In the face of this highly cash-generative activity, B Lab’s rhetoric (“lead a movement”) fails to spell out compelling reasons for certification. B Lab claims that traditional corporations cannot be socially responsible, because they open themselves to liability for not following shareholders interests. But there is no law that explicitly requires directors of businesses to maximise shareholder revenue to the exclusion of all other corporate objectives. European (EU Directive 2014/95/EU) and UK law already push companies to practice sustainability reporting, and British firms have always had the flexibility to amend their articles of association with shareholder consent to reflect their social responsibilities. Pharmaceutical company Novo Nordisk, for example, changed its Articles of Association to state that it “strives to conduct its activities in a financially, environmentally and socially responsible way”.
So while B Lab speaks of seeking to meet the “highest standards of verified social and environmental performance, public transparency, and legal accountability to balance profit and purpose” it has nevertheless certified companies allegedly involved in tax avoidance, those producing cannabis-related products, for-profit college education companies, corporations working in the prison sector, and those allegedly involved in union busting.
What value does it add?
My research into one of the earliest certified B Corps, CouchSurfing.com, shows how certification can be used to pacify angry consumers and attract investors. Certified companies can simply walk away if they feel being a B Corp no longer suits their profit-making aims or strategy, or if it threatens short-term shareholder profitability. The online marketplace Etsy is one that walked away, while others dropped certification after being bought out by larger companies that had other plans.
There is no directory of former B Corporations that dropped certification or had it removed. The closed nature of a private certifying body that sets and regulates its own standards is problematic, even if well intentioned, and especially so if it seeks to control the process by which certified businesses are held accountable. Certified corporations are as accountable to B Lab as they are to their stakeholders. The lack of full transparency and rigorous vetting in the face of its aggressive expansion indicates that B Lab’s certification should not be seen as a reliable method for certifying corporations to some standard, from the perspective of either the general public, investors or regulators.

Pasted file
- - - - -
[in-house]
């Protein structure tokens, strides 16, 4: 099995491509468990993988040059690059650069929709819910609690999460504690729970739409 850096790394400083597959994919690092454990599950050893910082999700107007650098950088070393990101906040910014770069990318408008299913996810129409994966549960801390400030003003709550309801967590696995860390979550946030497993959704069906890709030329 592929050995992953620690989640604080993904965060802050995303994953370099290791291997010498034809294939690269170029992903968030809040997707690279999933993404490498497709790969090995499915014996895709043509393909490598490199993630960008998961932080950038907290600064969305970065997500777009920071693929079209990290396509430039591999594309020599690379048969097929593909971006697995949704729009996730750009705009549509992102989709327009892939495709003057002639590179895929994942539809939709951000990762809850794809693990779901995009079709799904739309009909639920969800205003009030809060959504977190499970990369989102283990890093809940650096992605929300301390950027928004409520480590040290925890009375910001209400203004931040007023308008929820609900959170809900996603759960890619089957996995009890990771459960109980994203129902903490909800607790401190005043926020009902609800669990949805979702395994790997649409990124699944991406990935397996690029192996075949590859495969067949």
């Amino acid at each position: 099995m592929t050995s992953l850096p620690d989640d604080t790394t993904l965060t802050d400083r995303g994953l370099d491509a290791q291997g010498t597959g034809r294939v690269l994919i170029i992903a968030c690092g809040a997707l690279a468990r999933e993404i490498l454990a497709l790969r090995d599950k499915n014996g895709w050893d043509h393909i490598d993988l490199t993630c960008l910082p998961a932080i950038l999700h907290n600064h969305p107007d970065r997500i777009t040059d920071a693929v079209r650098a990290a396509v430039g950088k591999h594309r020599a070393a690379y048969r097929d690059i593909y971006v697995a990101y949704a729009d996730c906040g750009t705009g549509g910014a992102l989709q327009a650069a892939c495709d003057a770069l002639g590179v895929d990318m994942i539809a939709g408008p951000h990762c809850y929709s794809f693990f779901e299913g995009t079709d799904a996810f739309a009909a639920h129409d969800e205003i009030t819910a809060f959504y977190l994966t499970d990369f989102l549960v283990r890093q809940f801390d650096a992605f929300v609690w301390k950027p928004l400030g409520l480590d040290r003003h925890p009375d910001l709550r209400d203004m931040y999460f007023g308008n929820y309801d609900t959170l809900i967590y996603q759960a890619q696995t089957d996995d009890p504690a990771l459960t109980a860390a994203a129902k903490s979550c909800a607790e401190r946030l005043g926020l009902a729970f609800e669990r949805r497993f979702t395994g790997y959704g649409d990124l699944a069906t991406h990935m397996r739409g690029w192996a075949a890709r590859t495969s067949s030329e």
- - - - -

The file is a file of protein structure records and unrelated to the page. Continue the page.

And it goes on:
Which isn’t to say that the efforts haven’t been worthwhile. B Lab could re-focus and promote new global benchmarks and corporate structures such as low-profit limited liability companies (L3Cs) in the US, or community interest companies (CICs) and multi-stakeholder co‑operatives in the UK. Rather than striving to become a political-economic actor spending millions on creating and marketing a private company certification offering brand building and expensive workshops, B Lab might consider whether its market-driven certification offers solutions to market-produced problems.
Jamie Oliver is largely transparent in his business values and commitment to social responsibility. He would be better to say “goodbye and big love as ever” to B Lab as he did in his goodbye letter to staff, and focus instead on working with co-operatives, worker and community-owned businesses, and other non-profits that are building a new economy now – without the need to buy a certificate.